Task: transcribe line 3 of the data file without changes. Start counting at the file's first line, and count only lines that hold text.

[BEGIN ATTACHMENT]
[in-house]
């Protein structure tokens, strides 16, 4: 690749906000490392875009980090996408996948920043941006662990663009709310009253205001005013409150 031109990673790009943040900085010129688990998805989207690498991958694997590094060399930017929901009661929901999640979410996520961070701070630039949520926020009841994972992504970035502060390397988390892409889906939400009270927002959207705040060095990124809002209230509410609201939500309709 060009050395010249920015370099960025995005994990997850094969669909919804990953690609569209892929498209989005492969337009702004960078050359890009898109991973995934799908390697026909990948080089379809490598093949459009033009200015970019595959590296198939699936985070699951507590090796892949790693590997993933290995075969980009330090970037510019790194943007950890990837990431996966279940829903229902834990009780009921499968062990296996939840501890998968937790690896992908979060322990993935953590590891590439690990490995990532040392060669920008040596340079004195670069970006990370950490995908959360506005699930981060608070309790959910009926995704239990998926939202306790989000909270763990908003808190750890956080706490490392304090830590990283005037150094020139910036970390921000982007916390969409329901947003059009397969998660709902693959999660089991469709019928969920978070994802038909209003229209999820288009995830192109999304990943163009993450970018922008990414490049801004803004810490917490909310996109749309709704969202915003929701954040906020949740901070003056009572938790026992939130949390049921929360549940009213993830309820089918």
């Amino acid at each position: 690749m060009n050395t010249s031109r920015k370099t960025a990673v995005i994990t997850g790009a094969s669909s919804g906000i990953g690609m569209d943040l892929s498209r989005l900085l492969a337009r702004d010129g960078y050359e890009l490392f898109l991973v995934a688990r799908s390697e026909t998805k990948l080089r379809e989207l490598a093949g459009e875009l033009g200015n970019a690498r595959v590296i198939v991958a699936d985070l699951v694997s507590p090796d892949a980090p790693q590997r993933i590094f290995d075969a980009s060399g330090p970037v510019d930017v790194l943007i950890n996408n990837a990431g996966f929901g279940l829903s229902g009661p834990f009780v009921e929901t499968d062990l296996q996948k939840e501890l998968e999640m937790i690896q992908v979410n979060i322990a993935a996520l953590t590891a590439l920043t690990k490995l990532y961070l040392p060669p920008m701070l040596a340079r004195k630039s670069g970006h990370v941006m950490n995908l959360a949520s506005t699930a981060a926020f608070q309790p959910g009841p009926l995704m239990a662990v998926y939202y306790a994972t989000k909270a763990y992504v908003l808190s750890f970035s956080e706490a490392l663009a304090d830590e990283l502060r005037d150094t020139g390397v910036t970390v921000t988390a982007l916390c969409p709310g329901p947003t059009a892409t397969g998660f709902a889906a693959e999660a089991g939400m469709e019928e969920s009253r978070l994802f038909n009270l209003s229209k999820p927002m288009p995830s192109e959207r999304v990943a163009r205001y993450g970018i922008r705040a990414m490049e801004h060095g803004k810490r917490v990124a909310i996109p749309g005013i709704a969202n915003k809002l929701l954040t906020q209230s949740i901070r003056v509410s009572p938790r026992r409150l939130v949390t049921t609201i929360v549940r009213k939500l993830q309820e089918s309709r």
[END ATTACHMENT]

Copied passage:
């Amino acid at each position: 690749m060009n050395t010249s031109r920015k370099t960025a990673v995005i994990t997850g790009a094969s669909s919804g906000i990953g690609m569209d943040l892929s498209r989005l900085l492969a337009r702004d010129g960078y050359e890009l490392f898109l991973v995934a688990r799908s390697e026909t998805k990948l080089r379809e989207l490598a093949g459009e875009l033009g200015n970019a690498r595959v590296i198939v991958a699936d985070l699951v694997s507590p090796d892949a980090p790693q590997r993933i590094f290995d075969a980009s060399g330090p970037v510019d930017v790194l943007i950890n996408n990837a990431g996966f929901g279940l829903s229902g009661p834990f009780v009921e929901t499968d062990l296996q996948k939840e501890l998968e999640m937790i690896q992908v979410n979060i322990a993935a996520l953590t590891a590439l920043t690990k490995l990532y961070l040392p060669p920008m701070l040596a340079r004195k630039s670069g970006h990370v941006m950490n995908l959360a949520s506005t699930a981060a926020f608070q309790p959910g009841p009926l995704m239990a662990v998926y939202y306790a994972t989000k909270a763990y992504v908003l808190s750890f970035s956080e706490a490392l663009a304090d830590e990283l502060r005037d150094t020139g390397v910036t970390v921000t988390a982007l916390c969409p709310g329901p947003t059009a892409t397969g998660f709902a889906a693959e999660a089991g939400m469709e019928e969920s009253r978070l994802f038909n009270l209003s229209k999820p927002m288009p995830s192109e959207r999304v990943a163009r205001y993450g970018i922008r705040a990414m490049e801004h060095g803004k810490r917490v990124a909310i996109p749309g005013i709704a969202n915003k809002l929701l954040t906020q209230s949740i901070r003056v509410s009572p938790r026992r409150l939130v949390t049921t609201i929360v549940r009213k939500l993830q309820e089918s309709r």